“Afterwards, the students don’t want to leave,” Jaya Chaitanya says. “At the first meeting everything officially finished at 9pm, but they kept wanting to hang out after 9:30. Many said they would bring a friend next time and couldn’t wait to come back. People were volunteering for positions in the club like secretary, treasurer and vice president.”
Youthful Jaya Chaitanya has a finger on the pulse of students’ interests – self-published author and film-maker Koi Fresco, who has 25 million Youtube views, has already spoken to the club, while X Factor star and musician Drew Chadwick participated. Both are interested in and favorable towards Bhakti Yoga. Others, such as Youtube star Kev Jumba and hip-hop artist KRS ONE – who both find inspiration in Prabhupada’s teachings -- will be invited for future events.
Of course, well-known speakers from the Hare Krishna Movement will also visit, with Devamrita Swami and Radhanath Swami signed up for next year. And as soon as next week, Tukaram Das, owner of Ahimsa Cafe, president of Laguna Beach temple, and founder of ISKCON’s Escondido Farm will give a talk on “mindful eating.”
Future meetings will include cooking classes and an introduction to offering food.
But Jaya Chaitanya wants to take “baby steps” with club members, connecting to them as friends and beginning by sharing topics they can already relate to, such as the environment, vegetarianism and interfaith. He also uses panel discussions, which he says are very ‘in’ these days, as opposed to the old-school method of one person giving a ‘lecture.’
“I don’t want the mood of ‘Hey, we’re the teachers and we’re going to tell you how it is,” he says. “I just want to make friends with people and be a service to them. Because they’re going through mid-terms and finals, their parents are putting a lot of pressure on them, they’ve got boyfriend/girlfriend issues – they’re under a lot of stress.”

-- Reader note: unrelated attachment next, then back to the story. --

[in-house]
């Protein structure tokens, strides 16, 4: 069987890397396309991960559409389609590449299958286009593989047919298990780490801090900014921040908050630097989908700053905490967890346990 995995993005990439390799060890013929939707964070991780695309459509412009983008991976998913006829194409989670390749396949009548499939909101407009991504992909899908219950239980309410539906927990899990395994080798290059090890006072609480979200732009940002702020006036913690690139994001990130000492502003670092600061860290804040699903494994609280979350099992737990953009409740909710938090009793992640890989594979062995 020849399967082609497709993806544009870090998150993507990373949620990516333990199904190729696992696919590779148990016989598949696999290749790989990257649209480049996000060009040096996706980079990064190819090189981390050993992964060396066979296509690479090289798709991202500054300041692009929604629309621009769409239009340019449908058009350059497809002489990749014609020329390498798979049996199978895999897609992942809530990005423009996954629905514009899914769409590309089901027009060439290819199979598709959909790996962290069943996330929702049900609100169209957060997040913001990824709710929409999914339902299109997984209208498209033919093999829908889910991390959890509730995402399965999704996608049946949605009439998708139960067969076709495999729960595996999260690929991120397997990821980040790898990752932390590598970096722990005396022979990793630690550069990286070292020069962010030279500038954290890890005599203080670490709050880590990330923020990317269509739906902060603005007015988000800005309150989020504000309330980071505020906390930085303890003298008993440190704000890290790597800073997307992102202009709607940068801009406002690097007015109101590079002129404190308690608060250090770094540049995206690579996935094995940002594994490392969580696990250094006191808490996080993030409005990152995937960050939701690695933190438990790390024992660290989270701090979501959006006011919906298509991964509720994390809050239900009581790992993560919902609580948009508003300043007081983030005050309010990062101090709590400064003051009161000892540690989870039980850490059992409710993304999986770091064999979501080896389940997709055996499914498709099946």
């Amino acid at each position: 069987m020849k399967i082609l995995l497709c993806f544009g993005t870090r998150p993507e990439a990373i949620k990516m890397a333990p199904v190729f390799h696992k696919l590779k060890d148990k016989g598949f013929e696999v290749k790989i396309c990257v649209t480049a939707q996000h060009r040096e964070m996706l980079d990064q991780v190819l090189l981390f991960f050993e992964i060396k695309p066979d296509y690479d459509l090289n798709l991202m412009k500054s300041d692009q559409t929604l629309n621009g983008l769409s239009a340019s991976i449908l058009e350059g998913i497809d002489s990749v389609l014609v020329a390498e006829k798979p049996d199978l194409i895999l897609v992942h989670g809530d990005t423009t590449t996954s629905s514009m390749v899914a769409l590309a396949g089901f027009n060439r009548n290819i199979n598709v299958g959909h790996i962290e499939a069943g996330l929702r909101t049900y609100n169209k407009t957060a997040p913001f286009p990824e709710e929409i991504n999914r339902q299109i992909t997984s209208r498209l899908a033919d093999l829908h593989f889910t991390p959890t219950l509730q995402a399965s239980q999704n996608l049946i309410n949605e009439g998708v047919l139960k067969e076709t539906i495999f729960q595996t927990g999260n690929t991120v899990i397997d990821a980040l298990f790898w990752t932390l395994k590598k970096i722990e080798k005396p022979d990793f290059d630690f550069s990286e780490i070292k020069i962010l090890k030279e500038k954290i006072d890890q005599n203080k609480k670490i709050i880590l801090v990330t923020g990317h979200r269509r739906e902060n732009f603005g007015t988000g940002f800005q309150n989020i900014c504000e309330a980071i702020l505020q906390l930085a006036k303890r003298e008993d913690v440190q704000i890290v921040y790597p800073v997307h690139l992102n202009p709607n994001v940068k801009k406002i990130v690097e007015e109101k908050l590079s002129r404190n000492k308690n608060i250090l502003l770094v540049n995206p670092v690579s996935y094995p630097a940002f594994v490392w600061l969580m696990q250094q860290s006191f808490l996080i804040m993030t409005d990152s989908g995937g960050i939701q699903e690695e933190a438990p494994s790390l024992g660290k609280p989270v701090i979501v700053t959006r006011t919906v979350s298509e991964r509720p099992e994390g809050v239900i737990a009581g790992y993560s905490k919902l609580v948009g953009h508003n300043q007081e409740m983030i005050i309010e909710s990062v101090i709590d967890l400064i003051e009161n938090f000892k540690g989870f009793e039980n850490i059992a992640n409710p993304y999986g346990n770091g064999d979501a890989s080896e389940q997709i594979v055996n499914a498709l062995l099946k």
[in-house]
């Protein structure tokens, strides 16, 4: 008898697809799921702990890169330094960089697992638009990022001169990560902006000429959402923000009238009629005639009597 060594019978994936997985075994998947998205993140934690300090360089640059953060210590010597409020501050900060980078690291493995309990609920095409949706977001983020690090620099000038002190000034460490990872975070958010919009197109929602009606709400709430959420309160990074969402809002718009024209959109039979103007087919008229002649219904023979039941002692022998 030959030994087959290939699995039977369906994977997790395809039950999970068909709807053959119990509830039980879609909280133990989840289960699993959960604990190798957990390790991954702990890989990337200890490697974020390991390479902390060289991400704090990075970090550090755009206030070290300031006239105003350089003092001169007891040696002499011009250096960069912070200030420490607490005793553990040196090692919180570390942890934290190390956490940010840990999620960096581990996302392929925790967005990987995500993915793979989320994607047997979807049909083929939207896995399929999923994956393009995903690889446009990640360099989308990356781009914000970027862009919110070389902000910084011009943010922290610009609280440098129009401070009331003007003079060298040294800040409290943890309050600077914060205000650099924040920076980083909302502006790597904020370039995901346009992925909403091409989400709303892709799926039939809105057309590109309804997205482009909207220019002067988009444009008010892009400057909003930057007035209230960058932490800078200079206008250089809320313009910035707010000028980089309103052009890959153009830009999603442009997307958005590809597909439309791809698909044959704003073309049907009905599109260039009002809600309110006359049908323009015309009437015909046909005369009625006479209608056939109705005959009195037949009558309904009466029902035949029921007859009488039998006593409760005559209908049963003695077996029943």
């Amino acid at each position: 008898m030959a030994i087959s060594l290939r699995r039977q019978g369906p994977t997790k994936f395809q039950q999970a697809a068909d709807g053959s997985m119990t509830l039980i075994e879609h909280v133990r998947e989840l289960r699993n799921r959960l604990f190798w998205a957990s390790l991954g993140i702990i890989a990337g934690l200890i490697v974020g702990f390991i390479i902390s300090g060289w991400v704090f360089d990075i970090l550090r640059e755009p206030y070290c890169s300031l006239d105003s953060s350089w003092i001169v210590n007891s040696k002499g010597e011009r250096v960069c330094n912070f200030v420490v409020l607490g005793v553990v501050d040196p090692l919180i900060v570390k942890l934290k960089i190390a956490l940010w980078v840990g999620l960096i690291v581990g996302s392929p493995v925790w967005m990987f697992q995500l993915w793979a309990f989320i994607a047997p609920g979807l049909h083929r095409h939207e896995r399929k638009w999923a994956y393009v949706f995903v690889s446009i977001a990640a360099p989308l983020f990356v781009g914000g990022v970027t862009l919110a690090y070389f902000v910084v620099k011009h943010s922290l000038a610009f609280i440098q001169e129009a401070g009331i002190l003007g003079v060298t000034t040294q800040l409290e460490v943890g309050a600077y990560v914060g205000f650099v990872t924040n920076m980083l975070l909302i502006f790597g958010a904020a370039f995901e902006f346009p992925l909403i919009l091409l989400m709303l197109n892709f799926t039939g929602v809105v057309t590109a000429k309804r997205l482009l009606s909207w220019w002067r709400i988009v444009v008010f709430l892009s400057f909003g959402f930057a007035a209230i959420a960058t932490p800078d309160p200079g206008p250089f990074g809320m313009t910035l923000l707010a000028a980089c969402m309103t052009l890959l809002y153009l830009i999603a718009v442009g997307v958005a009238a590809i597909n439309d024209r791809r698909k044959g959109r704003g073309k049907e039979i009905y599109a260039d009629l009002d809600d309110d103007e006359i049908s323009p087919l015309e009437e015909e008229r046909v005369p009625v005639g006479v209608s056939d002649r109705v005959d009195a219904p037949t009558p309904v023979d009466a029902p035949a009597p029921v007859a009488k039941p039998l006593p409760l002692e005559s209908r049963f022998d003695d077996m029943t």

He gives an example: “Imagine you’re in line to buy a donut, and there’s a very overweight guy in front of you buying like 13 donuts. And you tap him on the shoulder and say, ‘Hey, I don’t think you should eat all those.’ He’s going to turn around and be like, ‘Man, who the hell do you think you are to tell me that?’ But if you build a friendship with him and you have that connection, then you can express that. On the other hand, if there’s no connection or friendship, you can’t tell people what to do. You can only truly motivate people when there’s love.”
His approach is clearly appreciated, with many students saying the Music and Meditation Club is exactly what they have been looking for.
“I’m so happy, it was amazing,” one student, clearly giddy, says in a cell phone video filmed just after the last meeting. “I feel like a new person. I loved the mantra, and how we all connected as one, and chanted together, creating positive vibes for all.” She and her friend then chant the Hare Krishna mantra aloud.
With the space already maxed out and a plan to rent out auditoriums for future meetings, it looks like the only way is up for the USC Music Meditation Club.[ california ] [ usc ]